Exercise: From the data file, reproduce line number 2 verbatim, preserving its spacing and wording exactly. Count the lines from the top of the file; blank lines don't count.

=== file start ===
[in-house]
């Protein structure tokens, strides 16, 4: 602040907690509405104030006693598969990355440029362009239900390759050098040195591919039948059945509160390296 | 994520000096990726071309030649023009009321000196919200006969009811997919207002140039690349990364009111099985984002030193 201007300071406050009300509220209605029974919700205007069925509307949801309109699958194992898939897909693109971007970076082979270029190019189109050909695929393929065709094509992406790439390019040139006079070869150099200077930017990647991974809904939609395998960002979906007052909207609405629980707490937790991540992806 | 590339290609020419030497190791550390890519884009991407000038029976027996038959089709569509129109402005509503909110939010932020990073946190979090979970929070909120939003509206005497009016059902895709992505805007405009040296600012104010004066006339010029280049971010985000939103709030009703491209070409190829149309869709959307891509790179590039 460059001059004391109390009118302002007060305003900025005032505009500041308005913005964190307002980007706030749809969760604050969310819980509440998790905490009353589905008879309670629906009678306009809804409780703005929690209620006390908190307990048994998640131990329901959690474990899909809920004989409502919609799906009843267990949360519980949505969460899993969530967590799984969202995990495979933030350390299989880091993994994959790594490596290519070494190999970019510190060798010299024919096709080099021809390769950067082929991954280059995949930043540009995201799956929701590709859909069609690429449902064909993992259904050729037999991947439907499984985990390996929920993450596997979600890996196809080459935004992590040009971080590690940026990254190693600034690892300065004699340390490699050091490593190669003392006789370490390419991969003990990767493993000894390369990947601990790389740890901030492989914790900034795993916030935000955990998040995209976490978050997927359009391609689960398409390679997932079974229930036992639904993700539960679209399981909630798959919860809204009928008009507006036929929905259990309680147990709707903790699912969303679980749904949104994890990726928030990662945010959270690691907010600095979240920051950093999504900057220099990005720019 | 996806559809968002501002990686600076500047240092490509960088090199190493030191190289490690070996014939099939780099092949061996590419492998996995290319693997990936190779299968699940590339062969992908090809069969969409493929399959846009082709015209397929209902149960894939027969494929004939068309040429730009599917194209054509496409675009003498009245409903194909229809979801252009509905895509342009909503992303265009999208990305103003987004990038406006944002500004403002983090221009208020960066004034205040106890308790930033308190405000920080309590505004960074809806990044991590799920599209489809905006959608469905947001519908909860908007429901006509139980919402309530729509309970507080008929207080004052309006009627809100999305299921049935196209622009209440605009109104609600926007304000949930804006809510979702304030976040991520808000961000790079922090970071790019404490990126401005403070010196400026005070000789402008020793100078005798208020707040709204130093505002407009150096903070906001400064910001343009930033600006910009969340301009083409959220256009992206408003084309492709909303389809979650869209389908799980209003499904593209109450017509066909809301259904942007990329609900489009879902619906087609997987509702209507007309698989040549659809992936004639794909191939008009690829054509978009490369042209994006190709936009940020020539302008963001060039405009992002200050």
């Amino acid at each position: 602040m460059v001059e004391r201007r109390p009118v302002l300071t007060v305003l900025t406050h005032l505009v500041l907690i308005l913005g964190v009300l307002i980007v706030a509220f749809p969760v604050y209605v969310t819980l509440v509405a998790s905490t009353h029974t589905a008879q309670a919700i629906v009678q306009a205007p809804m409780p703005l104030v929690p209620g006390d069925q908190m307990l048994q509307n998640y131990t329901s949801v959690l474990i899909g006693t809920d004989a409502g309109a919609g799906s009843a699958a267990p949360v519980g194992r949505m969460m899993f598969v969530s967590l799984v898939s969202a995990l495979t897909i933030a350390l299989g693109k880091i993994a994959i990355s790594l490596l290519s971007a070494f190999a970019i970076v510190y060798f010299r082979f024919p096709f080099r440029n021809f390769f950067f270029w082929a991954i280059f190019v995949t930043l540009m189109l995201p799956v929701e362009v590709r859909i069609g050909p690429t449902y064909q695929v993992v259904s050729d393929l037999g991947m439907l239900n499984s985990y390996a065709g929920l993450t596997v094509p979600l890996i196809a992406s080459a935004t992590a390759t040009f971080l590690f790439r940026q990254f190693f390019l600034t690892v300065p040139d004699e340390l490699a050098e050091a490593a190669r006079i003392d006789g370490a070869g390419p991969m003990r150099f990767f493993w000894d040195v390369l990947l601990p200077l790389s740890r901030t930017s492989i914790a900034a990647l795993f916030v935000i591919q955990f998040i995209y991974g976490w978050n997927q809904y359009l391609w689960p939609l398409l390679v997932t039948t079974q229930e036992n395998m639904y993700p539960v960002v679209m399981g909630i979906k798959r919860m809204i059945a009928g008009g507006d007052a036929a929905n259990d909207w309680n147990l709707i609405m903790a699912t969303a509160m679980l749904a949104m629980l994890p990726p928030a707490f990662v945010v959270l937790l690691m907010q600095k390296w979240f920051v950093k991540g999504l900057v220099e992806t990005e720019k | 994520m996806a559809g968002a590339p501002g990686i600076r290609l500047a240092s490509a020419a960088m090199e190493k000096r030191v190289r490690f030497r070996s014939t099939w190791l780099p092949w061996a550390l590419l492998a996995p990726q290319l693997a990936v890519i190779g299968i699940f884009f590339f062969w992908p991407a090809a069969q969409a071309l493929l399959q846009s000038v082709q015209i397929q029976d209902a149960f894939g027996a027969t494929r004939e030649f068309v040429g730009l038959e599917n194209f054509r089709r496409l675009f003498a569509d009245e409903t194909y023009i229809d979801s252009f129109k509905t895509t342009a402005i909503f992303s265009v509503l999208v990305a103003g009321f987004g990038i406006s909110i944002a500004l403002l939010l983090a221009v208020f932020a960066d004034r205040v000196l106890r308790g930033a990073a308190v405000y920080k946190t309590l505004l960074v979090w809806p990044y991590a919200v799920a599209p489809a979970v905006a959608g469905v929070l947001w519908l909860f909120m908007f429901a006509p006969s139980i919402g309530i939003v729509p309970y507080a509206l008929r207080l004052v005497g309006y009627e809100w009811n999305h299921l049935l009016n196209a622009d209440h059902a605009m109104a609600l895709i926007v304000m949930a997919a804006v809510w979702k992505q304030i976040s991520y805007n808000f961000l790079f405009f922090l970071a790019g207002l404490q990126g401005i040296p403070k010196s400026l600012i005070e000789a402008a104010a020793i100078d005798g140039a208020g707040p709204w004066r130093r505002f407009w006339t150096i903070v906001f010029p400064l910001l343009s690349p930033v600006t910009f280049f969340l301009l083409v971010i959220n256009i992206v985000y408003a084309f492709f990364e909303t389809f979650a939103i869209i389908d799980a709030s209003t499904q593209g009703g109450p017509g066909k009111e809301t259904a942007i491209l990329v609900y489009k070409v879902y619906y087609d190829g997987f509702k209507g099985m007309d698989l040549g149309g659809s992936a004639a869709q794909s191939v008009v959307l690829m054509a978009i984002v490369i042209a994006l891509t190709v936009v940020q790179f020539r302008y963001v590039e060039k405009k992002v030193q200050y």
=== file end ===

């Protein structure tokens, strides 16, 4: 602040907690509405104030006693598969990355440029362009239900390759050098040195591919039948059945509160390296 | 994520000096990726071309030649023009009321000196919200006969009811997919207002140039690349990364009111099985984002030193 201007300071406050009300509220209605029974919700205007069925509307949801309109699958194992898939897909693109971007970076082979270029190019189109050909695929393929065709094509992406790439390019040139006079070869150099200077930017990647991974809904939609395998960002979906007052909207609405629980707490937790991540992806 | 590339290609020419030497190791550390890519884009991407000038029976027996038959089709569509129109402005509503909110939010932020990073946190979090979970929070909120939003509206005497009016059902895709992505805007405009040296600012104010004066006339010029280049971010985000939103709030009703491209070409190829149309869709959307891509790179590039 460059001059004391109390009118302002007060305003900025005032505009500041308005913005964190307002980007706030749809969760604050969310819980509440998790905490009353589905008879309670629906009678306009809804409780703005929690209620006390908190307990048994998640131990329901959690474990899909809920004989409502919609799906009843267990949360519980949505969460899993969530967590799984969202995990495979933030350390299989880091993994994959790594490596290519070494190999970019510190060798010299024919096709080099021809390769950067082929991954280059995949930043540009995201799956929701590709859909069609690429449902064909993992259904050729037999991947439907499984985990390996929920993450596997979600890996196809080459935004992590040009971080590690940026990254190693600034690892300065004699340390490699050091490593190669003392006789370490390419991969003990990767493993000894390369990947601990790389740890901030492989914790900034795993916030935000955990998040995209976490978050997927359009391609689960398409390679997932079974229930036992639904993700539960679209399981909630798959919860809204009928008009507006036929929905259990309680147990709707903790699912969303679980749904949104994890990726928030990662945010959270690691907010600095979240920051950093999504900057220099990005720019 | 996806559809968002501002990686600076500047240092490509960088090199190493030191190289490690070996014939099939780099092949061996590419492998996995290319693997990936190779299968699940590339062969992908090809069969969409493929399959846009082709015209397929209902149960894939027969494929004939068309040429730009599917194209054509496409675009003498009245409903194909229809979801252009509905895509342009909503992303265009999208990305103003987004990038406006944002500004403002983090221009208020960066004034205040106890308790930033308190405000920080309590505004960074809806990044991590799920599209489809905006959608469905947001519908909860908007429901006509139980919402309530729509309970507080008929207080004052309006009627809100999305299921049935196209622009209440605009109104609600926007304000949930804006809510979702304030976040991520808000961000790079922090970071790019404490990126401005403070010196400026005070000789402008020793100078005798208020707040709204130093505002407009150096903070906001400064910001343009930033600006910009969340301009083409959220256009992206408003084309492709909303389809979650869209389908799980209003499904593209109450017509066909809301259904942007990329609900489009879902619906087609997987509702209507007309698989040549659809992936004639794909191939008009690829054509978009490369042209994006190709936009940020020539302008963001060039405009992002200050």